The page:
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MySQL ends long delays for traffic admin

The Matanuska Telephone Association cut the amount of time it takes to generate traffic reports from several minutes to just seconds by switching to MySQL.

The overall cost of using Linux is less, as the equipment is a little cheaper, and the software is free.
Rich Allen
traffic administratorMatanuska Telephone Association

It was no walk for in the park for traffic administrator Rich Allen to gather and analyze the traffic patterns and problems for Matanuska Telephone Association of Palmer, Alaska. Actually, he could have taken a walk in the park while he waited for access to reports from his department's antiquated FileMaker database.

Reports that Allen needed to call up many times a day would each take at least five minutes to load. FileMaker was being crushed under the weight of Matanuska's data, Allen said, who does all of the company's traffic monitoring and statistical analysis.

"It ran pretty slow, particularly when doing queries," he explained. "It just couldn't handle the size of data, like the tables that have 80 million rows."

Obviously, an upgrade was in order. Due to budget restrictions, Allen had to bypass proprietary databases like Oracle and IBM DB2. Instead, he evaluated two open source alternatives, MySQL 4 and PostgreSQL.

Allen downloaded the free versions of both databases and found MySQL 4 easier to use than PostgreSQL.

"It was easier getting MySQL set up, installed and running it on a number of different boxes," he said. "Replication was easier to set up than in PostgreSQL, too."


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First, Allen began using MySQL as the database for a logging and traffic data analysis application that he built in Perl. (MySQL, Perl, Linux and Apache are the cornerstones of this traffic and reporting system.) Then, he put MySQL to work with 12 other applications, mostly Web lookup applications where he had been storing information on a variety of different devices. With MySQL, getting information from these applications takes seconds instead of minutes, he said.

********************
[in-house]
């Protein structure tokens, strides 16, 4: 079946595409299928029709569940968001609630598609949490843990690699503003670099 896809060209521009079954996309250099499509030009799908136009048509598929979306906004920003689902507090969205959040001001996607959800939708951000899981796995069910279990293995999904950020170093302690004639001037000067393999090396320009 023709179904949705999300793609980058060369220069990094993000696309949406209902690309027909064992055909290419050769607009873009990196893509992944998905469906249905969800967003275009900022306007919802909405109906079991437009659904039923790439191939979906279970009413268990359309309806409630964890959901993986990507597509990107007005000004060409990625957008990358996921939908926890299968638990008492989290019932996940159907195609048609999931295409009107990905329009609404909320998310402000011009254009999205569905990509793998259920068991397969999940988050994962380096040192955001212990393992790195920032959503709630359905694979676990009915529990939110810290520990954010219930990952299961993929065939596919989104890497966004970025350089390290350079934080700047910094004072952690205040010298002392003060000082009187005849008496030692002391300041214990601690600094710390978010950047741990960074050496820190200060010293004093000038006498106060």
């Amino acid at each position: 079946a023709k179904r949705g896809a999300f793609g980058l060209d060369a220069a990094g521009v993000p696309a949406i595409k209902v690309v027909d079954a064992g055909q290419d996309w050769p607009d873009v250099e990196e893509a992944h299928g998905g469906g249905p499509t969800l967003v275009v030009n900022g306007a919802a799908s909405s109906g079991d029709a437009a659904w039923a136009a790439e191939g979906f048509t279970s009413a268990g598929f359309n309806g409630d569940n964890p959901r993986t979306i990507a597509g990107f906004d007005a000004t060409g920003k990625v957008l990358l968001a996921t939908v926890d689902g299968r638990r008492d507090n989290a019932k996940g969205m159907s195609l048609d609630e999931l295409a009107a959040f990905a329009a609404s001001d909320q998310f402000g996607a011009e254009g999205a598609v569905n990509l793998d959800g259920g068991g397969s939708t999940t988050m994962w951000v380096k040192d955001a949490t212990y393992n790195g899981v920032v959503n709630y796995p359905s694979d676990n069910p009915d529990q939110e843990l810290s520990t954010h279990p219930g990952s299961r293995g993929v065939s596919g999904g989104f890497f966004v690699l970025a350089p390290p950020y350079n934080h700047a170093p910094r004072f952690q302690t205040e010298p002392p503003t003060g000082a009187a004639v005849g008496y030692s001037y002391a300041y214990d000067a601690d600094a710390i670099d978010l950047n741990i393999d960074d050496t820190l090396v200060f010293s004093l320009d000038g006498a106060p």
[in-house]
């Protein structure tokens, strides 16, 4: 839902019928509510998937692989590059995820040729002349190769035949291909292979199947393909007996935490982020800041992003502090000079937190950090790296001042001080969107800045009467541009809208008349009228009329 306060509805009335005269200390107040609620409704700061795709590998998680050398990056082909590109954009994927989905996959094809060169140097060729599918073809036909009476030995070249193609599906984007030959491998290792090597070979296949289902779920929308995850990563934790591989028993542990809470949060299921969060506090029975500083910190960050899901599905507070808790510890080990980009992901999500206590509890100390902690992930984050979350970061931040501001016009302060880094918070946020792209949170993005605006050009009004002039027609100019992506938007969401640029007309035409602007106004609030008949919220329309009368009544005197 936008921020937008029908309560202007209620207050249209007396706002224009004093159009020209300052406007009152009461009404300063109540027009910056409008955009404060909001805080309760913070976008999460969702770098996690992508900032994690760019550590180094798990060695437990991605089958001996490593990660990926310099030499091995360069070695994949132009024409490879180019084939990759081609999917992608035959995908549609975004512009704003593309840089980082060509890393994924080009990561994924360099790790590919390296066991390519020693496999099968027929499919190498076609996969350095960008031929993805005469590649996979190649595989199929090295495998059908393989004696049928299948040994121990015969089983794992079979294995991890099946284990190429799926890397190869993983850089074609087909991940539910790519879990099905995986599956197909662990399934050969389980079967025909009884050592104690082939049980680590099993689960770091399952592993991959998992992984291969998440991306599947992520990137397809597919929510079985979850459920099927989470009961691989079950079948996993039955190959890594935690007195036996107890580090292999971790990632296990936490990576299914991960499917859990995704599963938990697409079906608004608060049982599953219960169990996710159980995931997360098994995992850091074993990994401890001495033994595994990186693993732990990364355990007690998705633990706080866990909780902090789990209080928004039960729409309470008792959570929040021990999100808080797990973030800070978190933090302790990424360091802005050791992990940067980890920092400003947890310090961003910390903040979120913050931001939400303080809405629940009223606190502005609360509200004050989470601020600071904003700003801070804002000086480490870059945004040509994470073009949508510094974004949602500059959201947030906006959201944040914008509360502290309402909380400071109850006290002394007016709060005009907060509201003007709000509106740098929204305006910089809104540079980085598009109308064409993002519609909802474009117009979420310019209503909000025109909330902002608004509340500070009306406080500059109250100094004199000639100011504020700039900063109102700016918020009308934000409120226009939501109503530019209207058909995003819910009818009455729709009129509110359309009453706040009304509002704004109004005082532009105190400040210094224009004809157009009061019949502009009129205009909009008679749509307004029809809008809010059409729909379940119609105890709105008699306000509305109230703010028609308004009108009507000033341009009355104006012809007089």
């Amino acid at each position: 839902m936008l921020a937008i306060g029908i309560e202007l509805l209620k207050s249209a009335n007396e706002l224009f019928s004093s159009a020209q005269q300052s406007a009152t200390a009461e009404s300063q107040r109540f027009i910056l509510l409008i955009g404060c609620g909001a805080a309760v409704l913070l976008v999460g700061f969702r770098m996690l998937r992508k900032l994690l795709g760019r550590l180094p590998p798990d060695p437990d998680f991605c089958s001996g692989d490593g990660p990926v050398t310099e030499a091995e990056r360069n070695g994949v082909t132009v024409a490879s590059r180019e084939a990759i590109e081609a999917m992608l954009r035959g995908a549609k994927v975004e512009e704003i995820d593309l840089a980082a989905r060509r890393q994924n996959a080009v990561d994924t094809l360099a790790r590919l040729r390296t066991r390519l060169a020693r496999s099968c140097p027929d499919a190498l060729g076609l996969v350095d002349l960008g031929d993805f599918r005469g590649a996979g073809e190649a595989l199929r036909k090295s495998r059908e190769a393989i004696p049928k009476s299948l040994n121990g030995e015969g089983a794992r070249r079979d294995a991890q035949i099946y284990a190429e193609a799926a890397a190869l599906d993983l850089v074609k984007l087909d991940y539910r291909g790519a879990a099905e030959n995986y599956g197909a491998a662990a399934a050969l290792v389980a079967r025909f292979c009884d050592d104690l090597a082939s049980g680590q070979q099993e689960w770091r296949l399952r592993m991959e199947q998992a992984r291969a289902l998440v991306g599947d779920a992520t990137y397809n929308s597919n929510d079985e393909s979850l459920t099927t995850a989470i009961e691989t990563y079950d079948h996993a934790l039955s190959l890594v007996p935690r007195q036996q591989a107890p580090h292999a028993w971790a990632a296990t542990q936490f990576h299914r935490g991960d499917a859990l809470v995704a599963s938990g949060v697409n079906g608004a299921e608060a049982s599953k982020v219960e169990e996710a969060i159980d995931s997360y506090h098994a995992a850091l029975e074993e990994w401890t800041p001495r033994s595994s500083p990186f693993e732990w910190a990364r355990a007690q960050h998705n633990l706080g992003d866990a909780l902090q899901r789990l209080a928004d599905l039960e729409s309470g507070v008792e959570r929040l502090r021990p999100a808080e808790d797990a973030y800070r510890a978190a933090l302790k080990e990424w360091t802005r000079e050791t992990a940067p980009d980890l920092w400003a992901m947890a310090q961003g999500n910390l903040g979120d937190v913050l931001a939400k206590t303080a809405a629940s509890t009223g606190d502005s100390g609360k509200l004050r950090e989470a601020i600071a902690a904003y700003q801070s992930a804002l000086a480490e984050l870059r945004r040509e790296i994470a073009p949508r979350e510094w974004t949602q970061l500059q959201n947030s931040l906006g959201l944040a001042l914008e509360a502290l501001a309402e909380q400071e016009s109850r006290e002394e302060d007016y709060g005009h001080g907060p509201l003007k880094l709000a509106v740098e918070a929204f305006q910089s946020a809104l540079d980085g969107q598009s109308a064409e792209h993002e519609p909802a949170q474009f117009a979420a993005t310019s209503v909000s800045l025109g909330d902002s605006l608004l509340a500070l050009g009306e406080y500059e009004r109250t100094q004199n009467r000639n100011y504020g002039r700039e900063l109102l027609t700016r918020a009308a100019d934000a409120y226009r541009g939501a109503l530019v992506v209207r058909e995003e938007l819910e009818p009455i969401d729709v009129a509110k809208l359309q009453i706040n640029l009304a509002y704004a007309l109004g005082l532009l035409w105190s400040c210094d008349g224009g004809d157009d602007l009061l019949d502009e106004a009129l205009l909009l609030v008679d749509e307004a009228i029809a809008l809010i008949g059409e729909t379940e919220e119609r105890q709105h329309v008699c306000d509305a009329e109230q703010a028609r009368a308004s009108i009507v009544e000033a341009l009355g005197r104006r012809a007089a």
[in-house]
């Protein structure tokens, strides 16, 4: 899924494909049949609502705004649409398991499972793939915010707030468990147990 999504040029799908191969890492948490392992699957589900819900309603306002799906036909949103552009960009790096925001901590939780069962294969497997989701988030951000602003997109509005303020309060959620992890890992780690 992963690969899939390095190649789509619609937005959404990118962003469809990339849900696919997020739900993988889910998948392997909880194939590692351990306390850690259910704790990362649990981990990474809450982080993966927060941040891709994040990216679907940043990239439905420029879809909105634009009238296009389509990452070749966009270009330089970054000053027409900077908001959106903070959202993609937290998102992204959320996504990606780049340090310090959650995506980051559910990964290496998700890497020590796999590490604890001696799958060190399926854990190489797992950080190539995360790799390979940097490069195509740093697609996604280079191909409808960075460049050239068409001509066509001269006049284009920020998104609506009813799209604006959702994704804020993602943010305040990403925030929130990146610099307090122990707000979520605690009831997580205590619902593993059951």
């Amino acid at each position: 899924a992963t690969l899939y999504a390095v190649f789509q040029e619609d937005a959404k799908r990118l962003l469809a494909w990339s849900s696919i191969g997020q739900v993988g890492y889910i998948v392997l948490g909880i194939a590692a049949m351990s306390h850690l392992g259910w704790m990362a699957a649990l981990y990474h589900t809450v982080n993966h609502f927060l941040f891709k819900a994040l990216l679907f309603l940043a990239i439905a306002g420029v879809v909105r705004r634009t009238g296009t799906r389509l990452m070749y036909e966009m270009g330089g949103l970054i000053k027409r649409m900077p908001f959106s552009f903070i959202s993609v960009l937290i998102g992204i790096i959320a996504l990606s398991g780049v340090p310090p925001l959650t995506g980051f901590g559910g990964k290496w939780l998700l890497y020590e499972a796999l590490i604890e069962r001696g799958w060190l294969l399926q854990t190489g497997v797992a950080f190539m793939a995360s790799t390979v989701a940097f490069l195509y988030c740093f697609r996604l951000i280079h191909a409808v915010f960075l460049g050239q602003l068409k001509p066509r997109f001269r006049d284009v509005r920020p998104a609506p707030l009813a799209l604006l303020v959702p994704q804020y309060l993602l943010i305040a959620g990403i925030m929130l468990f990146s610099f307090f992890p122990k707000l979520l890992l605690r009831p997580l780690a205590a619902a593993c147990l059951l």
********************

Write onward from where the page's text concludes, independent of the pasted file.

Allen has taken advantage of MySQL's cross-platform capabilities, using it on Apple OS10 and Linux.

"I used it on Apple first, and then put it on Linux as an experiment," he said. "MySQL runs well on both platforms, operating exactly the same."

But there are some minor differences in using MySQL on different platforms.

"Some things, like config files, are in different locations," Allen said. "By default, MySQL puts its data files in different locations in Linux than on OS10."

Currently, the traffic monitoring department of Matanuska is running MySQL 4 on seven servers, four of which are running Linux. The success of his Linux experiment led Allen to extend Matanuska's usage of that operating system.

"The overall cost of using Linux is less, as the equipment is a little cheaper, and the software is free," he said.

News of Allen's success with MySQL has spread to other departments within Matanuska. As a result, the company has chosen Allied Telesyn's DTV, which uses MySQL for its network management system database. DTV enables Matanuska to deliver telephone, Internet and television over one line.

Allen plans to move up to MySQL 5 fairly quickly after it's released this year. By using the latest version, he'll get new features and quicker, better answers from others on the MySQL technical mailing list. That list is his primary source of support for the free version of MySQL he's running, and it's been all he's needed.

"From the mailing list, I've gotten help with running particular queries, like when I have to join a number of tables together, or set up variables for memory usage," Allen said. "I get answers within a day, and sometimes faster."

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